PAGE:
FIG. 3 is a plan view showing the operation of the seat belt apparatus for sleepers as it is used by a sleeper.
FIG. 4 is a rear perspective view of the retractable embodiment of the seat belt apparatus for sleepers.
FIG. 5 is a front perspective view of the retractable seat belt embodiment for the seat belt apparatus for sleepers.
FIG. 6 is a plan view of the retractable seat belt embodiment of the seat belt apparatus for sleepers.
Referring now to FIG. 1, there is shown generally at 10 the seat belt apparatus for sleepers of the present invention. Belt 12 has first tab 14 attached to one of its ends and first clasp 16 attached to the other end. The attachment of belt 12 to first tab 14 and first clasp 16 can be fixed attachment, releasable attachment, or adjustable attachment. In the preferred embodiment, belt 12 is fixedly attached to first tab 14 and adjustably attached to first clasp 16 at roller 18. When first tab 14 releasably attaches to first clasp 16, belt 12 becomes endless. The circumference of belt 12 is adjustable by pulling belt 12 through roller 18 of first clasp 16. In the preferred embodiment, first tab 14 is a standard seat belt tab, and first clasp 16 is a standard seat belt clasp. Second tab 20 is slidably attached to belt 12 between first tab 14 and first clasp 16. Second tab 20 is, in the preferred embodiment, a standard seat belt tab also. In FIG. 1, second tab 20 fits into existing seat clasp 22. As is generally known, existing seat clasp 22 penetrates seat between seat back 24 and seat 26.
As can be seen in FIG. 2, if vehicle does not have an existing seat belt clasp, clasp 22 can be attached to bracket 28. Bracket 28 is, in turn, attached to vehicle by bolt 30. Bracket 28 can be attached to the vehicle in any manner of fixed or releasable attachment.
As can be seen in FIGS. 1-3, user will take seat belt apparatus 10 and releasably attach second tab 20 to seat clasp 22. User 32 will then place belt 12 around him or her and attach first tab 14 into first clasp 16. Belt 12 will then be adjusted by pulling end of belt 12 through roller 18. User can then lie down and feel both comfortable and secure.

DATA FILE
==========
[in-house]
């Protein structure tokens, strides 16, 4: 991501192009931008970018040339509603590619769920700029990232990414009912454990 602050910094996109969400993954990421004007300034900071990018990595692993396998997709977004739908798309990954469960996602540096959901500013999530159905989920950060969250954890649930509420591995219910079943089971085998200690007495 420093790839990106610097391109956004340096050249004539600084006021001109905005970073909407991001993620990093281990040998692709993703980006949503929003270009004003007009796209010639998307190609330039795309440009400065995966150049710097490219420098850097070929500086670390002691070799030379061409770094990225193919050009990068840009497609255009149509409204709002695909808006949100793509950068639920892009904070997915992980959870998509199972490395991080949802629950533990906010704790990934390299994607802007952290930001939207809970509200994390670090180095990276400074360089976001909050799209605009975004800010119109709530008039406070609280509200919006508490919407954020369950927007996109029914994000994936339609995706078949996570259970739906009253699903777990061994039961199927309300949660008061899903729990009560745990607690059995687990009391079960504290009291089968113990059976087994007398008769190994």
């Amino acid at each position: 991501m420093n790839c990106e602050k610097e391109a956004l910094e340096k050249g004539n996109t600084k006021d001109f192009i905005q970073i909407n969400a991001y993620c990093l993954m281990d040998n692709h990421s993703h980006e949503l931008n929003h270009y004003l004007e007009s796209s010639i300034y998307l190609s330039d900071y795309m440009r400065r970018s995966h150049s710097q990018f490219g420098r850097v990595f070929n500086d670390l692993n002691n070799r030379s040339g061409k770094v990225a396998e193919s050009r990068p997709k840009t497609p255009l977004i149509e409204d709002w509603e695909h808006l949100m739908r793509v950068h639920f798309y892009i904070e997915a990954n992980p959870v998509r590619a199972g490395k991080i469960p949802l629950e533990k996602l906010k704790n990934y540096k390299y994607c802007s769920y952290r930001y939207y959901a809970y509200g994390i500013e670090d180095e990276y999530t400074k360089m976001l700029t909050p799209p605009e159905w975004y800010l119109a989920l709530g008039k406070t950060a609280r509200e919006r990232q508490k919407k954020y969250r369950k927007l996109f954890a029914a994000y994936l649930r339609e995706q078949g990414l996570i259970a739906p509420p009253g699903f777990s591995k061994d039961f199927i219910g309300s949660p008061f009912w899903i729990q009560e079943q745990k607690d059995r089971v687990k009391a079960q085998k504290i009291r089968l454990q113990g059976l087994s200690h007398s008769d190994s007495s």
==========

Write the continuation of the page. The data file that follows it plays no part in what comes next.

Referring now to FIG. 4, there is shown generally at 10 the retractable seat belt embodiment of the present invention. In this embodiment, retractor 34 is fixed to vehicle floor by, in this instance, a bolt. However, any method of fixed or releasable attachment can be used. In this instance, belt 12 is fit into retractor 34. End of belt 12 is attached to first tab 14. Strip 36 is attached to underside of seat 26. In the preferred embodiment, a rivet or bolt is used. However, any method of fixed or releasable attachment may be used.
As can be seen in FIG. 5, first clasp 16 can be placed through slot 38 in seat 26. In another embodiment, clasp 16 comes from underneath seat 26 when no slot 38 is available. Tab 14 is then placed into clasp 16.
As can be seen in FIGS. 4-6, user 32 will lie on seat 26. He or she will then grasp tab 14, pulling over him or her and placing it in clasp 16. When finished, clasp 16 is released from tab 14. Once again, user can feel both safe and comfortable.
The retractable belt embodiment 12 of the present invention is best used in an automobile that has no area exposed behind the seat. For example, a four door sedan has no easy access behind the seat. This embodiment would be best used if manufactured with the automobile.
In the embodiments shown in FIGS. 1-3, when apparatus 10 is not in use, it can be stored under the seat or in a glove box.
Thus, although there have been particular embodiments of the present invention of a new and useful seat belt apparatus for sleepers, it is not intended that such references be construed as limitations upon the scope of this invention, except as set forth in the following claims.
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|U.S. Classification||280/801.1, 297/468, D30/151|
|Feb 27, 1996||REMI||Maintenance fee reminder mailed|
|Jul 21, 1996||LAPS||Lapse for failure to pay maintenance fees|
|Oct 1, 1996||FP||Expired due to failure to pay maintenance fee|
Effective date: 19960724